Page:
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ID 53557
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Author
Yumoto, Tetsuya ORCID Kaken ID
Sato, Keiji
Ugawa, Toyomu researchmap
Ichiba, Shingo
Ujike, Yoshihito
Abstract
Hyponatremia, a common electrolyte disorder associated with traumatic brain injuries (TBIs), has high mortality and morbidity rates. The aim of this study was to identify the risk factors for hyponatremia associated with TBI. We retrospectively analyzed the cases of TBI patients who were admitted to the emergency intensive care unit at Okayama University Hospital between October 2011 and September 2014. A total of 82 TBI patients were enrolled. The incidences of hyponatremia (serum sodium level of<135mEq/L) and severe hyponatremia (serum sodium level of<130mEq/L) within the first 14 days after admission were 51オ (n=42) and 20オ (n=16), respectively. After admission, hyponatremia took a median period of 7 days to develop and lasted for a median of 3 days. Multivariate analysis demonstrated that higher fluid intake from days 1 to 3 and the presence of cranial fractures were risk factors for hyponatremia. The 58 patients with hyponatremia experienced fewer ventilator-free days, longer intensive care unit stays, and less favorable outcomes compared to the 24 patients without hyponatremia;however, these differences were not significant. Further studies are needed to determine the optimal management strategy for TBI-associated hyponatremia in the intensive care unit setting.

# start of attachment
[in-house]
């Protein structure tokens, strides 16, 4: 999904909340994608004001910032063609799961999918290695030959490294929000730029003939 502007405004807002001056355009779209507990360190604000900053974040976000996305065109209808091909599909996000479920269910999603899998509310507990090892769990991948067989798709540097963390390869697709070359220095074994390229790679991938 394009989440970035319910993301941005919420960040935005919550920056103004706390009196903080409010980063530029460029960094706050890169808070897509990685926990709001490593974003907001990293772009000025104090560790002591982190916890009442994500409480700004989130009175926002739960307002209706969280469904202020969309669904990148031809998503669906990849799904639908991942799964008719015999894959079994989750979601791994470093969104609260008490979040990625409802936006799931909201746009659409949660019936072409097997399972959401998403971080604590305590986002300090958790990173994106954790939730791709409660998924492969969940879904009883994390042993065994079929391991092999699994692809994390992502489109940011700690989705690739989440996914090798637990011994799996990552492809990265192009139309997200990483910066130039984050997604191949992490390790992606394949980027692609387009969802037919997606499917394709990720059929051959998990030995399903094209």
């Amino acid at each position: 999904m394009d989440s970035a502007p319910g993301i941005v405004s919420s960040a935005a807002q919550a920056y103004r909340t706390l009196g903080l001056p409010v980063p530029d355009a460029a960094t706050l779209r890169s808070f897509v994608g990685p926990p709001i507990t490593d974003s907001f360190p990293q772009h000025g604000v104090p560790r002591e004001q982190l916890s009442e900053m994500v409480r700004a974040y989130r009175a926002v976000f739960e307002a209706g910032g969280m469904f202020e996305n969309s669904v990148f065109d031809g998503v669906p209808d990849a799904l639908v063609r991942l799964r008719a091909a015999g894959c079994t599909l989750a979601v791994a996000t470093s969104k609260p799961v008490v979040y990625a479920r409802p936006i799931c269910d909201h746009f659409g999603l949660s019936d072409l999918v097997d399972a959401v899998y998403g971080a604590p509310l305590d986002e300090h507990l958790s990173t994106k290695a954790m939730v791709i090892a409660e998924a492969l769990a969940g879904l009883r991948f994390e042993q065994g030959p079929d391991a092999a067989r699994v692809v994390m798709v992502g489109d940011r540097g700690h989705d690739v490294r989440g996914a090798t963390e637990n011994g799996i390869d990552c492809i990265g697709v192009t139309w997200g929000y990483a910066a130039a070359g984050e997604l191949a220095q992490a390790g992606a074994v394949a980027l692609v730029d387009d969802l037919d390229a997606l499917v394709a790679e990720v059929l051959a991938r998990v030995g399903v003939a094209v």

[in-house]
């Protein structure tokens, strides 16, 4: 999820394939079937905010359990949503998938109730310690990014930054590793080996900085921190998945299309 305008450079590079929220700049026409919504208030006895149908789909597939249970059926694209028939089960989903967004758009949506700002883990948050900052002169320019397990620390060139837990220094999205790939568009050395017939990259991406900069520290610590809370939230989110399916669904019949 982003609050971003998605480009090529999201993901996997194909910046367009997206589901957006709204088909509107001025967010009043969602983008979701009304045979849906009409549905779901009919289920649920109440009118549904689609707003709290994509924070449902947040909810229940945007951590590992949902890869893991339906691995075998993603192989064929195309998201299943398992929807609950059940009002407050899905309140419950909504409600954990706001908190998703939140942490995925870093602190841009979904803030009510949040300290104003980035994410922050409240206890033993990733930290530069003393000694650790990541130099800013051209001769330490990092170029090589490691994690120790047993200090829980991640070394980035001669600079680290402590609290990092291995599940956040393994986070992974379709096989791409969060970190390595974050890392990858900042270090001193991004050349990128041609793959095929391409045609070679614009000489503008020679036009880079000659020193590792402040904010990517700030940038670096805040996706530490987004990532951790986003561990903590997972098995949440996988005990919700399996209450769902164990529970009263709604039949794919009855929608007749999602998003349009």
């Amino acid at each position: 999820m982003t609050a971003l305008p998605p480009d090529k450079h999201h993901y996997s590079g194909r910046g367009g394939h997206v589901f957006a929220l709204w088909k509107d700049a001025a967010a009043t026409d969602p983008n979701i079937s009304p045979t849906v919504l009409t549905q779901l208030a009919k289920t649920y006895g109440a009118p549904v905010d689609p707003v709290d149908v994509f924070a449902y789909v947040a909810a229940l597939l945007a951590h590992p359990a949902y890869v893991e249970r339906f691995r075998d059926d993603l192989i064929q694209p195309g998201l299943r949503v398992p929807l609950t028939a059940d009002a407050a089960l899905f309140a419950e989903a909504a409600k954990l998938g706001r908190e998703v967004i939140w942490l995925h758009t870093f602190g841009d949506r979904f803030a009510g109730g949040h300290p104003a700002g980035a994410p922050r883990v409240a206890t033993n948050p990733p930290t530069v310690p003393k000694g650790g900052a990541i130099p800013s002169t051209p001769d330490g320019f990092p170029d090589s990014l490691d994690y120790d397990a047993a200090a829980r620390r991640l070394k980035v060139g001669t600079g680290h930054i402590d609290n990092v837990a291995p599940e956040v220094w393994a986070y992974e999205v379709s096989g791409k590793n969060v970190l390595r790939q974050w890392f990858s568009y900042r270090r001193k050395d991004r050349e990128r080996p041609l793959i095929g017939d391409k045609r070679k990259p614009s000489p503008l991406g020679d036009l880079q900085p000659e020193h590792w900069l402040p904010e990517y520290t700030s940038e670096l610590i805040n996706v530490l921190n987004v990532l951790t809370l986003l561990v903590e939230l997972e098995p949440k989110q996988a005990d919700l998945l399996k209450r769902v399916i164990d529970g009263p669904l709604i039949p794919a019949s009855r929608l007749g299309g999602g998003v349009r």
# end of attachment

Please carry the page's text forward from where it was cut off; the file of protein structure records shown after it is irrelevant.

Keywords
traumatic brain injury
hyponatremia
cranial fracture
fluid intake
Amo Type
Original Article
Published Date
2015-08
Publication Title
Acta Medica Okayama
Volume
volume69
Issue
issue4
Publisher
Okayama University Medical School
Start Page
213
End Page
218
ISSN
0386-300X
NCID
AA00508441
Content Type
Journal Article
language
英語
Copyright Holders
CopyrightⒸ 2015 by Okayama University Medical School
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publisher
Refereed
True
PubMed ID
Web of Science KeyUT